A total lunar eclipse will be visible from across all Australia this Saturday, April 4. But it will be a quick one. Rather than passing deep into the Earth’s shadow, the moon is skimming close to the shadow’s edge, as seen in this animation.
The period of totality, when the moon is fully enclosed in the Earth’s umbral shadow, will last just five minutes or so. This makes it the shortest total lunar eclipse of the 21st century.
In fact, this eclipse has the shortest period of totality for almost 500 years. Back in 1529, on October 17, there was an eclipse where totality lasted for just 1 minute and 42 seconds.
The moon skims the edge of the Earth’s umbral shadow. Note: this graphic is oriented for the southern hemisphere. Museum Victoria
How To See It?
The great thing about lunar eclipses is that no special equipment is required to view them. Just look for the moon, which will be visible in the north-eastern sky, weather permitting.
From Western Australia, the eclipse begins shortly after sunset with the moon low to the eastern horizon. However, by the time of totality the moon will have risen to a great vantage point.
For the rest of Australia, the eclipse occurs an hour or two after sunset.
The whole event will last for three-and-a-half hours – it’s only the moment of totality that will be very short.
Watching the moon slowly enter into the Earth’s shadow is always an amazing sight. And it’s during this partial phase of the eclipse that the shadow appears lovely and dark – seen in sharp contrast to the part of the moon which is still in sunlight.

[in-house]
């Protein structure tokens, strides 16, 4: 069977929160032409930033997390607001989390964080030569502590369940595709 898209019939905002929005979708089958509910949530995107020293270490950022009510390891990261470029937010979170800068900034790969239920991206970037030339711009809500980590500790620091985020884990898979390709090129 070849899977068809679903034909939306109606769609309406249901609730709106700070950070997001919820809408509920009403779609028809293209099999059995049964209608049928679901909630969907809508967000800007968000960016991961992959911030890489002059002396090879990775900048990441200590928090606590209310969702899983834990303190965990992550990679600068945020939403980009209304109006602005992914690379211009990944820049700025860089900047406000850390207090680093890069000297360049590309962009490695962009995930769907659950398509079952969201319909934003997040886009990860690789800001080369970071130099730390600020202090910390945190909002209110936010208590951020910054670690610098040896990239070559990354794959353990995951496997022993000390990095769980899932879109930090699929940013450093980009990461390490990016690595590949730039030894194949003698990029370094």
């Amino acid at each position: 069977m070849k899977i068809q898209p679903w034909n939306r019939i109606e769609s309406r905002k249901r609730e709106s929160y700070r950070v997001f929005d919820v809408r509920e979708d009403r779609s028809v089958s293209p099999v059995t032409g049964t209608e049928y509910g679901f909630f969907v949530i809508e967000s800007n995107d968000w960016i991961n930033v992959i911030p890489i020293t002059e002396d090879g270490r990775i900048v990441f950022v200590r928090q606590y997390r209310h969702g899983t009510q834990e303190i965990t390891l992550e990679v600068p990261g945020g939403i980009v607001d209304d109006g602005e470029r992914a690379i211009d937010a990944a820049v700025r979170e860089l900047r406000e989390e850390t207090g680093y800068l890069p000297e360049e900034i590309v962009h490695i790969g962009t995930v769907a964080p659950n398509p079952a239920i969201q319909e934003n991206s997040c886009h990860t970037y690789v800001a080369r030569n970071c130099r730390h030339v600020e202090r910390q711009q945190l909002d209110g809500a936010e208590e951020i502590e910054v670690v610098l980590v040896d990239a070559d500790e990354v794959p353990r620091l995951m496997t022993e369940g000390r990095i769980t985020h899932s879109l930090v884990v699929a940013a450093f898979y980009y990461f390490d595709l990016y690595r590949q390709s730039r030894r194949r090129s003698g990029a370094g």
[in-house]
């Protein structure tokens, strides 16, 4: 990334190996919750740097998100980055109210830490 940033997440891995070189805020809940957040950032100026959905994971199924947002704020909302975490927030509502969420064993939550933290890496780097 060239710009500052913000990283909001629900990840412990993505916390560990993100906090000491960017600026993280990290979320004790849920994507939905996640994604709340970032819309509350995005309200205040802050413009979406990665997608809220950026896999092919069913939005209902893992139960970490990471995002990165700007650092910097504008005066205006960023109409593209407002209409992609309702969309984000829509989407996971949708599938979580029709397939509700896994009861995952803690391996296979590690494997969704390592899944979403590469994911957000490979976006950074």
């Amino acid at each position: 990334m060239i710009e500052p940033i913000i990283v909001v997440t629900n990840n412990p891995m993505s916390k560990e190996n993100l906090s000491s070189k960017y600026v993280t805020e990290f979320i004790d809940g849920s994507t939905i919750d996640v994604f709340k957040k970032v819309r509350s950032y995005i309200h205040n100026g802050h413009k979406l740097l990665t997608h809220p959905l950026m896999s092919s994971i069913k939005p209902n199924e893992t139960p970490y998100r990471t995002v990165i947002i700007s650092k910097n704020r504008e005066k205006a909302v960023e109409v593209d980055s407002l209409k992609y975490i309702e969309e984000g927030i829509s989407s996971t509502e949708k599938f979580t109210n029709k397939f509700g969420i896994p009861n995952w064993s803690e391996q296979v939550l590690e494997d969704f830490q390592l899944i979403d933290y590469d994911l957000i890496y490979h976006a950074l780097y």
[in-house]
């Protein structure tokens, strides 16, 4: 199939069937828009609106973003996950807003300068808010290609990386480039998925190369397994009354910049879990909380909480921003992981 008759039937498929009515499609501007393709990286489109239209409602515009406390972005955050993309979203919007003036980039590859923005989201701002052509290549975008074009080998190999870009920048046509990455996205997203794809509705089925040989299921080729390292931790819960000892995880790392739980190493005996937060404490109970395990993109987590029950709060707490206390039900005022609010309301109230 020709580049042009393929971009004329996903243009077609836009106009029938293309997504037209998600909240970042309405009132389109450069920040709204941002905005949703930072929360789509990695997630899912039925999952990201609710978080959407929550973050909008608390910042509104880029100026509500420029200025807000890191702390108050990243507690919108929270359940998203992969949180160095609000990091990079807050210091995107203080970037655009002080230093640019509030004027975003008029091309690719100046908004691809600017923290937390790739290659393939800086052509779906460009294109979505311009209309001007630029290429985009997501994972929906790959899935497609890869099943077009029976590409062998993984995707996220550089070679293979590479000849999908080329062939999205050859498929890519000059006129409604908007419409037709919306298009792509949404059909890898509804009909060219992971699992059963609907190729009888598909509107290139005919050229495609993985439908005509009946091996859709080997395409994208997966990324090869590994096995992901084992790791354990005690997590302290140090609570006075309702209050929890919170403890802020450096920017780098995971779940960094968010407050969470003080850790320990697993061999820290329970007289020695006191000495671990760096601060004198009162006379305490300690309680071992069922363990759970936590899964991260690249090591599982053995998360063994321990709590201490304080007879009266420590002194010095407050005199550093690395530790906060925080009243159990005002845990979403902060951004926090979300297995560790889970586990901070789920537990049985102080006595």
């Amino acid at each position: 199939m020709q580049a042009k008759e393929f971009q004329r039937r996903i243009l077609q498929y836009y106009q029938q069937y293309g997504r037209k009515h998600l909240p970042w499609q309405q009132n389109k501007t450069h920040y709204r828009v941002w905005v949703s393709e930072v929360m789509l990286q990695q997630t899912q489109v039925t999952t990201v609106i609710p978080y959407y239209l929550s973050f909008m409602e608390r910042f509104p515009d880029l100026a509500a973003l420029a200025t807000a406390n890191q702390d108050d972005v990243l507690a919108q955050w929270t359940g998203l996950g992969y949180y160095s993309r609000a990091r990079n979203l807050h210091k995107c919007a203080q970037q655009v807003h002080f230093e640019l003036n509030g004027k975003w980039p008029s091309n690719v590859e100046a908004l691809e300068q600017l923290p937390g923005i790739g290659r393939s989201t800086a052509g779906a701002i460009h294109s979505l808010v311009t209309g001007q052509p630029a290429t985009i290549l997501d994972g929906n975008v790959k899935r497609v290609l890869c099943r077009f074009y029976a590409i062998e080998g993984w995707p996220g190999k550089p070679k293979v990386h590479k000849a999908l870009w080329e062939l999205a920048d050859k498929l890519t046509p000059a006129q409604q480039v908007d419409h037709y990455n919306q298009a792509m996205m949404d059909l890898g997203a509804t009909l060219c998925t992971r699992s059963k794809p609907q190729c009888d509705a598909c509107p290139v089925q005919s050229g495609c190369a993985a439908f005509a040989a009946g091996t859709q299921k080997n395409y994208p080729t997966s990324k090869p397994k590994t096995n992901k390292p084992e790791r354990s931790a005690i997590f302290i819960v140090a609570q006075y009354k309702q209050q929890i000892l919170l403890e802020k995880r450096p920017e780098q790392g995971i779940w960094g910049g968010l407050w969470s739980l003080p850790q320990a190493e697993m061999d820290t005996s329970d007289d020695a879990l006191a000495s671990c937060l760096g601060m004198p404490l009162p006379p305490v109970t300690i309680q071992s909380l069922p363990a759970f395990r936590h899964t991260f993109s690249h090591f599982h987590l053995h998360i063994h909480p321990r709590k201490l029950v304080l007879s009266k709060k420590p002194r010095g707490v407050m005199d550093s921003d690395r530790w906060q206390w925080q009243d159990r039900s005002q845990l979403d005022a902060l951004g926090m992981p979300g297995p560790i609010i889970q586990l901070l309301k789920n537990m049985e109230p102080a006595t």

Because totality is very brief and the moon sits so close to the shadow’s edge, this eclipse will not give us a deep red moon. Instead, we will likely see a variation in tone across the face of the moon.
The southern region of the moon – the topmost part as viewed from Australia – travels deeper through the shadow and should take on a reddish-orange glow. Whereas the northern part (or the bottom of the moon) that skims the shadow’s edge, will remain fairly bright.
The moment the moon enters totality during the October 2014 lunar eclipse. A similar variation in colour across the moon is expected for this upcoming eclipse. Martin George
Where The Shadows Lie
What’s interesting to note about this eclipse, is that it’s a great test for eclipse modellers. It’s not surprising, that there is no sharp edge to the Earth’s shadow and therefore the timings of this eclipse are highly dependent on the model used to estimate the shadow’s size.
This was first recorded in the early 18th century when the French astronomer and mathematician Philippe de La Hire realised that to match the timings of a lunar eclipse, it was necessary to increase the predicted radius of the Earth’s shadow by 2.4%.
In fact, observations of lunar eclipses over the next 200 years showed that the size of the Earth’s shadow varied slightly from one eclipse to another.
By the late 19th century a standard value of 2% was adopted as the most effective increase to be made to the Earth’s shadow size to produce the best predictions for an eclipse.